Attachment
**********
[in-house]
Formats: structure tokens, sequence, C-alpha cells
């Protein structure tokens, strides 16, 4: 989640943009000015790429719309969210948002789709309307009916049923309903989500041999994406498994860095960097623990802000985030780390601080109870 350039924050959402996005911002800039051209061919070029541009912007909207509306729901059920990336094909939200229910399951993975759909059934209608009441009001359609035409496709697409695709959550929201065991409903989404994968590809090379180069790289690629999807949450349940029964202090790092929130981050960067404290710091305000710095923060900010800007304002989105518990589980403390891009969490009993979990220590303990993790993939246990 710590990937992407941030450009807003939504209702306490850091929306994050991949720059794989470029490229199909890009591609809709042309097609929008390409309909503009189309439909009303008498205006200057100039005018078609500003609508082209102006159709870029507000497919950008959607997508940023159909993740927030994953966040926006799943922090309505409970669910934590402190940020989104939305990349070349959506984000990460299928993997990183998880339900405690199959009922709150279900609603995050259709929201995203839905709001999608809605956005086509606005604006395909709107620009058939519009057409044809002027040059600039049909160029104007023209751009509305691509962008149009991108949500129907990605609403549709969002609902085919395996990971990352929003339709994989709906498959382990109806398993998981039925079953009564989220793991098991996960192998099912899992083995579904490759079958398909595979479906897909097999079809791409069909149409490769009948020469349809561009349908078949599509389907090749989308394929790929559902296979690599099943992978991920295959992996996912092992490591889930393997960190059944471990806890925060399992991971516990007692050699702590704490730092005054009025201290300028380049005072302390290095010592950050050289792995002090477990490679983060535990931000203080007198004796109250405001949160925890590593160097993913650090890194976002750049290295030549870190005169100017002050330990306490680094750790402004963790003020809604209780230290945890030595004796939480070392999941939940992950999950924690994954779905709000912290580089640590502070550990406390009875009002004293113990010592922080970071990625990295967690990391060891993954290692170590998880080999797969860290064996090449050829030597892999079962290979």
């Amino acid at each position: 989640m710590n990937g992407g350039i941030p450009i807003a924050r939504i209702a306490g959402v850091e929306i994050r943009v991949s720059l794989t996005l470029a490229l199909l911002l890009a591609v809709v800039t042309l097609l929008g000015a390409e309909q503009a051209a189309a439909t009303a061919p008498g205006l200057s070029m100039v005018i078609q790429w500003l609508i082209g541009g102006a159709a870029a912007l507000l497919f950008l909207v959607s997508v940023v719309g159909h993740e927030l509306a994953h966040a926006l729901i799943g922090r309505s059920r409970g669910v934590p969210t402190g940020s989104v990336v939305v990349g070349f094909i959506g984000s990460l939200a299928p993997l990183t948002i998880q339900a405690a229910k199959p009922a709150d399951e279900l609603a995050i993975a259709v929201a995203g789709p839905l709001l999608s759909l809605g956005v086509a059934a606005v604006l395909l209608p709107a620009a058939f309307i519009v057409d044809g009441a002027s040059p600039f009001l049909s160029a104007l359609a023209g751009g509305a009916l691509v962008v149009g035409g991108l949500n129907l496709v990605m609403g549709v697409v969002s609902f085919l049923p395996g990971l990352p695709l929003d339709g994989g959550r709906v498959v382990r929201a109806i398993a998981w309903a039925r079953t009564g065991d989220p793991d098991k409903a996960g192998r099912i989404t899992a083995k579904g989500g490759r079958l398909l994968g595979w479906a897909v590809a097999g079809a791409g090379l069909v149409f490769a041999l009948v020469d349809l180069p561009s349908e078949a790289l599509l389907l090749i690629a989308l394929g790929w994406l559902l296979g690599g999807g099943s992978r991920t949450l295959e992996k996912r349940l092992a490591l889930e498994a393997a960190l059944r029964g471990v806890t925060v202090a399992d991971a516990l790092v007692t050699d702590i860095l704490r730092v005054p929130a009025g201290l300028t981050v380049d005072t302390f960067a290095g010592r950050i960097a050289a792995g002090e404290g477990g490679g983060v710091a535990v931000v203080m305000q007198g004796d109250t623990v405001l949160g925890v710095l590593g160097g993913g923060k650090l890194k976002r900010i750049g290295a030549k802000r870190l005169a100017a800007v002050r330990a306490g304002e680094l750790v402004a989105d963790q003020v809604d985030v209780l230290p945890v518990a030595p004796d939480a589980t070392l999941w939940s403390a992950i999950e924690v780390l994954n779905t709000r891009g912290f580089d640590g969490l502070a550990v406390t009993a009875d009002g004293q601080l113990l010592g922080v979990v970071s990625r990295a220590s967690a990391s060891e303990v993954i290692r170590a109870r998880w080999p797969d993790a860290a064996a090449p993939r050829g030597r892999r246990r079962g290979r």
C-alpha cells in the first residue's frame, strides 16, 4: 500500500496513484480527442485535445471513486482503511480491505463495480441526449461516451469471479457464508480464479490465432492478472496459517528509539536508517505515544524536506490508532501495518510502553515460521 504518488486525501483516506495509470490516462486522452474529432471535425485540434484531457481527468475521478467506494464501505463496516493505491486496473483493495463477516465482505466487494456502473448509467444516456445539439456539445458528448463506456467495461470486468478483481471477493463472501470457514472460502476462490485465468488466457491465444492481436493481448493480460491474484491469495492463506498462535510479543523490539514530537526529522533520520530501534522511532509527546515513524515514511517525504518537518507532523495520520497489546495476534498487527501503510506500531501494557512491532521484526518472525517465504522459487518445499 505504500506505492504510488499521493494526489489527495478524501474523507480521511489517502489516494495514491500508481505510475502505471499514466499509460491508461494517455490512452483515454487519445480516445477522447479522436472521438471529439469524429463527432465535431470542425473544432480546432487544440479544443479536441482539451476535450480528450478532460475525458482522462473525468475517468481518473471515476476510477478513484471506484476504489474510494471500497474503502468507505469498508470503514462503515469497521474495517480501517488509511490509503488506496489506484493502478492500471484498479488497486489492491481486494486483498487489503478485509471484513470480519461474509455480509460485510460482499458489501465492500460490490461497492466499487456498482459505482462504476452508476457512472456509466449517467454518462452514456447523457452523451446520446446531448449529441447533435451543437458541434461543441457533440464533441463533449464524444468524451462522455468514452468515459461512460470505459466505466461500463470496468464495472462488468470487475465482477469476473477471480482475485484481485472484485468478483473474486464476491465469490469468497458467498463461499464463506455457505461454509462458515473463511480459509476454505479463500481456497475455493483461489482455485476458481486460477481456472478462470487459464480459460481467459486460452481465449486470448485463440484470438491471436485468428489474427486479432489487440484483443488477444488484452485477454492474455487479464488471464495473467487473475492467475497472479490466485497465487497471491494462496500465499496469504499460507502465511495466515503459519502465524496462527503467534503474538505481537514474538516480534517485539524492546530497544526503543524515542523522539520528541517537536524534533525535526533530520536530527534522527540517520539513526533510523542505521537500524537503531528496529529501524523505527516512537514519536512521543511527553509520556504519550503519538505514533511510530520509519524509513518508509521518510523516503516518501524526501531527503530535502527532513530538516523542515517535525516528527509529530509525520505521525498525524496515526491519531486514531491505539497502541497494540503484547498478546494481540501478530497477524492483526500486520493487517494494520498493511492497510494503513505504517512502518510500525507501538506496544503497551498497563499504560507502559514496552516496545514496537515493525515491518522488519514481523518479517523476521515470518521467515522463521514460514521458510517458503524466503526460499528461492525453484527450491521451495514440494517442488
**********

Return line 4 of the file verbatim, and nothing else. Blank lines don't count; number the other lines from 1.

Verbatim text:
């Amino acid at each position: 989640m710590n990937g992407g350039i941030p450009i807003a924050r939504i209702a306490g959402v850091e929306i994050r943009v991949s720059l794989t996005l470029a490229l199909l911002l890009a591609v809709v800039t042309l097609l929008g000015a390409e309909q503009a051209a189309a439909t009303a061919p008498g205006l200057s070029m100039v005018i078609q790429w500003l609508i082209g541009g102006a159709a870029a912007l507000l497919f950008l909207v959607s997508v940023v719309g159909h993740e927030l509306a994953h966040a926006l729901i799943g922090r309505s059920r409970g669910v934590p969210t402190g940020s989104v990336v939305v990349g070349f094909i959506g984000s990460l939200a299928p993997l990183t948002i998880q339900a405690a229910k199959p009922a709150d399951e279900l609603a995050i993975a259709v929201a995203g789709p839905l709001l999608s759909l809605g956005v086509a059934a606005v604006l395909l209608p709107a620009a058939f309307i519009v057409d044809g009441a002027s040059p600039f009001l049909s160029a104007l359609a023209g751009g509305a009916l691509v962008v149009g035409g991108l949500n129907l496709v990605m609403g549709v697409v969002s609902f085919l049923p395996g990971l990352p695709l929003d339709g994989g959550r709906v498959v382990r929201a109806i398993a998981w309903a039925r079953t009564g065991d989220p793991d098991k409903a996960g192998r099912i989404t899992a083995k579904g989500g490759r079958l398909l994968g595979w479906a897909v590809a097999g079809a791409g090379l069909v149409f490769a041999l009948v020469d349809l180069p561009s349908e078949a790289l599509l389907l090749i690629a989308l394929g790929w994406l559902l296979g690599g999807g099943s992978r991920t949450l295959e992996k996912r349940l092992a490591l889930e498994a393997a960190l059944r029964g471990v806890t925060v202090a399992d991971a516990l790092v007692t050699d702590i860095l704490r730092v005054p929130a009025g201290l300028t981050v380049d005072t302390f960067a290095g010592r950050i960097a050289a792995g002090e404290g477990g490679g983060v710091a535990v931000v203080m305000q007198g004796d109250t623990v405001l949160g925890v710095l590593g160097g993913g923060k650090l890194k976002r900010i750049g290295a030549k802000r870190l005169a100017a800007v002050r330990a306490g304002e680094l750790v402004a989105d963790q003020v809604d985030v209780l230290p945890v518990a030595p004796d939480a589980t070392l999941w939940s403390a992950i999950e924690v780390l994954n779905t709000r891009g912290f580089d640590g969490l502070a550990v406390t009993a009875d009002g004293q601080l113990l010592g922080v979990v970071s990625r990295a220590s967690a990391s060891e303990v993954i290692r170590a109870r998880w080999p797969d993790a860290a064996a090449p993939r050829g030597r892999r246990r079962g290979r």